Santa drove a red Monte Carlo and he didn’t look too jolly talking on his cell phone.
I saw Santa the other day while driving downtown to work. He wore a tan tee-shirt and suspenders and he had a full white beard. He had glasses and, had I looked closely, he may even have had a twinkle in his eye.
But instead of being hearty and festive, Santa looked pissed.
He had his cell phone jammed to his ear and he was waving with his free hand while stopped at a light. I don’t think it was some child on the other end asking for a pony next Christmas. Instead, it was probably Mrs. Claus reaming him out for unpaid bills, unfilled dreams and unaccounted time he spent away from home.
I didn’t make eye contact with Santa when I lined up next to him at the traffic light. You don’t look at Santa directly during the off season and expect to get the good presents the following year. But I saw enough to get the impression that he was saying “No, hell!” rather than “Noel.”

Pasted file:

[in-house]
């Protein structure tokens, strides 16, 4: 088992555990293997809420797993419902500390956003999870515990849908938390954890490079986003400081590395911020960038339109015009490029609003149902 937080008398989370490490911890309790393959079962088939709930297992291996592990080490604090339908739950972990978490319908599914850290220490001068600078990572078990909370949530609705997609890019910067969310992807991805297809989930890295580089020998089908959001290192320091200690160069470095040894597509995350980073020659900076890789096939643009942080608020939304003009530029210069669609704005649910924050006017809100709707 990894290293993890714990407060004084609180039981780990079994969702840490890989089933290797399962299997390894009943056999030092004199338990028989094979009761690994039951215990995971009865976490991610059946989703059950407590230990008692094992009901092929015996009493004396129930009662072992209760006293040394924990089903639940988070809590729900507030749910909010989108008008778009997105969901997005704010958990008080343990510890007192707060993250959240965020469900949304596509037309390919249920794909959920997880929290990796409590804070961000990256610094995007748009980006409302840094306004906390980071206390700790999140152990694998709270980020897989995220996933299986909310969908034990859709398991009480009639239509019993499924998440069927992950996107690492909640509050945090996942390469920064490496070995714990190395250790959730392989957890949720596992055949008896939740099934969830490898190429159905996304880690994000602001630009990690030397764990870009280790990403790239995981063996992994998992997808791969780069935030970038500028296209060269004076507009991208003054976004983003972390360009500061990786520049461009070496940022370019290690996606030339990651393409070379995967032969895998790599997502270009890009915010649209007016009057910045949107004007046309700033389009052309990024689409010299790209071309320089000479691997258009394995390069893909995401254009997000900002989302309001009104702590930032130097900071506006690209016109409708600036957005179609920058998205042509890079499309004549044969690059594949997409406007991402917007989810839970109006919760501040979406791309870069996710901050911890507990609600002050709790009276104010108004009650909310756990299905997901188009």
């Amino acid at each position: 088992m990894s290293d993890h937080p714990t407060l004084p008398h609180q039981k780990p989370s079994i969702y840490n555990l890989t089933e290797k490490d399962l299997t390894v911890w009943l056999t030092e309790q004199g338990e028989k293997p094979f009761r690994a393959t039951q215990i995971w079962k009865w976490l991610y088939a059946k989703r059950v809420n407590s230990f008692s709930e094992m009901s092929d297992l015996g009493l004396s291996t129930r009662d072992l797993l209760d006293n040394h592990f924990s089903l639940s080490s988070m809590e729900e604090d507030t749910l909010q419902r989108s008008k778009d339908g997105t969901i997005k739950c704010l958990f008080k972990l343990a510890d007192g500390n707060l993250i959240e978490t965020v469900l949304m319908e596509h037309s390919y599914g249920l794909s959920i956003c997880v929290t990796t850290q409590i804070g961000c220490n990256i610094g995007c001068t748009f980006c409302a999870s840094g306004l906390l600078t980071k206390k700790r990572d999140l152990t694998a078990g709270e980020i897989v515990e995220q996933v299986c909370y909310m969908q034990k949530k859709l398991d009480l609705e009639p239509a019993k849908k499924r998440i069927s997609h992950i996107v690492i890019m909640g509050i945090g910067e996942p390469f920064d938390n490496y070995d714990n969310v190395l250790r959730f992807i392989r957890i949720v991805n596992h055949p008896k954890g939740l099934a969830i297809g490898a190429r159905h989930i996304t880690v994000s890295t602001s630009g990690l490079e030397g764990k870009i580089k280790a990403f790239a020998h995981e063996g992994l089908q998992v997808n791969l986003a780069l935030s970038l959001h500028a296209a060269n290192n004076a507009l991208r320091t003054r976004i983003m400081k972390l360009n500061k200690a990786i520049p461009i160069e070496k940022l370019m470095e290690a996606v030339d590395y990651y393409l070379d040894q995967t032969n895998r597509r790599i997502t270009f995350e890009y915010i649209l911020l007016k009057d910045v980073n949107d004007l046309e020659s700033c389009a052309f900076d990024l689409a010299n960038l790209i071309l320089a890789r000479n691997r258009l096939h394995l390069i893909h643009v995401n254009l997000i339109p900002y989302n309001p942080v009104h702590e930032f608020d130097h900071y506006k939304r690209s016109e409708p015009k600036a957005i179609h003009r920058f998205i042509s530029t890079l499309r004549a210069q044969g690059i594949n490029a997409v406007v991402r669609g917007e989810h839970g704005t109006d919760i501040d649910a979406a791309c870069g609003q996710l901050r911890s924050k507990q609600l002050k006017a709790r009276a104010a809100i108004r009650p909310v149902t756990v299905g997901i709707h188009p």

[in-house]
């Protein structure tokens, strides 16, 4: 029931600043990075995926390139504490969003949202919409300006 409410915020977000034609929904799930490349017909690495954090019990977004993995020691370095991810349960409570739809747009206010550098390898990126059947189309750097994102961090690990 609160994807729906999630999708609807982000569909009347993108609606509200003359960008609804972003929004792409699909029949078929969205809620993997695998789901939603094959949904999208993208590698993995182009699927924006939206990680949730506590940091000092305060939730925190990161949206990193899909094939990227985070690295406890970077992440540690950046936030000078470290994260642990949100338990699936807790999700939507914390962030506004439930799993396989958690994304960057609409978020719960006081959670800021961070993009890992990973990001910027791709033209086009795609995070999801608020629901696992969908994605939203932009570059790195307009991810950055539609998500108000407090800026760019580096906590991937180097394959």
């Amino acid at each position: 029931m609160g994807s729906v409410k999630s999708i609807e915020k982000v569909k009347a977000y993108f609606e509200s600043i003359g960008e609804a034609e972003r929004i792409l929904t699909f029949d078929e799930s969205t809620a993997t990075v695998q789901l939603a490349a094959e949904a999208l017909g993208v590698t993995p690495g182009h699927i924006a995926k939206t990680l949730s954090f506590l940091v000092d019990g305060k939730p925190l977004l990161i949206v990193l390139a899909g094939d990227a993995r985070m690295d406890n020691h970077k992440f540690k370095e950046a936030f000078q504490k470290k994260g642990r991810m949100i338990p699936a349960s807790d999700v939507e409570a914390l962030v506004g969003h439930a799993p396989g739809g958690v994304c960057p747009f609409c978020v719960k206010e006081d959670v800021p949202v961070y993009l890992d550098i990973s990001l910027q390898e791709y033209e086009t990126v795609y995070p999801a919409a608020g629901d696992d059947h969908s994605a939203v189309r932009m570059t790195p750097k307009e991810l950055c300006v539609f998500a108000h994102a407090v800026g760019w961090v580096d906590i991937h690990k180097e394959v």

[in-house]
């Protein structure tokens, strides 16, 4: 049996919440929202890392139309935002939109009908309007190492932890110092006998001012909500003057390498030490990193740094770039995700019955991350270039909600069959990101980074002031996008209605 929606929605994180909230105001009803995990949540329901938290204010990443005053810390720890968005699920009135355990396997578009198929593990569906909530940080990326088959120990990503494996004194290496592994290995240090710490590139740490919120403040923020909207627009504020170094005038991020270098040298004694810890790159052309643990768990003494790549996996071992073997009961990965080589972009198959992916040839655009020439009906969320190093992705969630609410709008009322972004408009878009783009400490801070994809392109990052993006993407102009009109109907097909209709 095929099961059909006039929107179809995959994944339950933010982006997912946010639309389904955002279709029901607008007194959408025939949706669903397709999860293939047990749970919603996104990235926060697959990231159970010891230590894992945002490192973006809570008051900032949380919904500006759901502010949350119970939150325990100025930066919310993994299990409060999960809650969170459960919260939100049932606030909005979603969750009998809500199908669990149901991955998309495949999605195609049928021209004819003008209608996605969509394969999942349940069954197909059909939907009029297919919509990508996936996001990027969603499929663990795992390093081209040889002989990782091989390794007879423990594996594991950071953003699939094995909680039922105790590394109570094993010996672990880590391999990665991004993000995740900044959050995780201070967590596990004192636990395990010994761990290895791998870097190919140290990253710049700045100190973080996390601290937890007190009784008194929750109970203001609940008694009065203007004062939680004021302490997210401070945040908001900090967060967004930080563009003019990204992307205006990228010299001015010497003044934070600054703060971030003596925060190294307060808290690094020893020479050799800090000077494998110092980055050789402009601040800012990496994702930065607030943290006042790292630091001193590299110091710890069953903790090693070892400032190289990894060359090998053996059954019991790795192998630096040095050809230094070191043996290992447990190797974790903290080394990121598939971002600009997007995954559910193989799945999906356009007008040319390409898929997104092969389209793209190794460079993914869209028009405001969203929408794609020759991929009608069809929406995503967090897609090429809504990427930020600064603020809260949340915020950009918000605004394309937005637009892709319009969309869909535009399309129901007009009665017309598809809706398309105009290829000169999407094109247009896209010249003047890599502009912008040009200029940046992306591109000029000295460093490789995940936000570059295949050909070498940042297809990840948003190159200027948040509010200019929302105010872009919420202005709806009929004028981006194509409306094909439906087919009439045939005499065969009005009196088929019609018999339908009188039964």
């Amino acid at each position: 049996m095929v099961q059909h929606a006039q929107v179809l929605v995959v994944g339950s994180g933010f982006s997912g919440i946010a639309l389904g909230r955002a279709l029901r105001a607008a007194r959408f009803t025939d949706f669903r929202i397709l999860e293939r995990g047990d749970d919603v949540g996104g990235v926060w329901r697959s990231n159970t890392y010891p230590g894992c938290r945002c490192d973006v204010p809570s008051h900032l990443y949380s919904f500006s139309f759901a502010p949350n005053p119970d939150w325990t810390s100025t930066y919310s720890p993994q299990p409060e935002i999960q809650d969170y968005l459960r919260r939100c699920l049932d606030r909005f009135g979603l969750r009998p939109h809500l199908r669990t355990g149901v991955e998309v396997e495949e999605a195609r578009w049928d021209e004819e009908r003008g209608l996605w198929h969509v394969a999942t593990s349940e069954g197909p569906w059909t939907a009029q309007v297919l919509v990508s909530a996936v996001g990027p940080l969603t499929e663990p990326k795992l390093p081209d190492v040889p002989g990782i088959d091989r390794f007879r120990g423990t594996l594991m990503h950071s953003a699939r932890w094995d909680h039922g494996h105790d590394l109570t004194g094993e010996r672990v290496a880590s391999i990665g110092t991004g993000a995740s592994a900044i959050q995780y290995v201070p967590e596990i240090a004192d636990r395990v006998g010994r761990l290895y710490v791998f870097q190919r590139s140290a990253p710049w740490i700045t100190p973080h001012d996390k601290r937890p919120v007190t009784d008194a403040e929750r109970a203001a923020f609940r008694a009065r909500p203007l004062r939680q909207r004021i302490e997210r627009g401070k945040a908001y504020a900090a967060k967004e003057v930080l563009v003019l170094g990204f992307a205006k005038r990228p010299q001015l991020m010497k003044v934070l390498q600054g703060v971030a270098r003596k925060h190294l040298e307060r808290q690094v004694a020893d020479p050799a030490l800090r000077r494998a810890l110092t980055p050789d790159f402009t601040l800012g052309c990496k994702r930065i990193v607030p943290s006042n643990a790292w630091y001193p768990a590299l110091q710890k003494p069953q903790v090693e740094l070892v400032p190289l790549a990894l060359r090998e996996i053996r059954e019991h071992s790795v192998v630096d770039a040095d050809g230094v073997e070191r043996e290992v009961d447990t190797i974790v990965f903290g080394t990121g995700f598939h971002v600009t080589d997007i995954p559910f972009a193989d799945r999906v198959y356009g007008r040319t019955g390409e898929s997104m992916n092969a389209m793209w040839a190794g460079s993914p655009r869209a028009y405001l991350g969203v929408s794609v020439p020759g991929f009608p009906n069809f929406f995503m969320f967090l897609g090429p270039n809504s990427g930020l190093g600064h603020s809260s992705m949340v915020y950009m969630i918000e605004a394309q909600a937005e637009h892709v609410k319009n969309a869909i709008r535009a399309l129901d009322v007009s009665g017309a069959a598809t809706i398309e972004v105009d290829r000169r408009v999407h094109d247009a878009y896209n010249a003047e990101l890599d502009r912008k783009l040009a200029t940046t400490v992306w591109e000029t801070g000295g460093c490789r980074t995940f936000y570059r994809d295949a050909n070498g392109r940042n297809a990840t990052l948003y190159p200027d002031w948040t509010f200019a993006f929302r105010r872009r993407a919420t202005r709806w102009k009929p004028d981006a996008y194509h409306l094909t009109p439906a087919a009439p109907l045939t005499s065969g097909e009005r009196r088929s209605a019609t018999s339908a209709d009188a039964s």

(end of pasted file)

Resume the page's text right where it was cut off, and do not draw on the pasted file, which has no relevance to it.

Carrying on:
Then I realized how far I had fallen in my tumble into cynicism. Most people, when seeing someone looking like St. Nick, would be thinking of happy thoughts, memories of Christmas past, cookies and milk, family gatherings and trips across snow-blanketed fields to Grandma’s.
I see a broken-down, out-of-work Santa catching grief from his ol’ lady.
The light changed and we both drove through the intersection. The red Monte Carlo sputtered a moment before catching; the muffler popping a couple of times. I was disappointed in my negative thoughts about the situation.
I was more disappointed I didn’t get a chance to ask for a pony.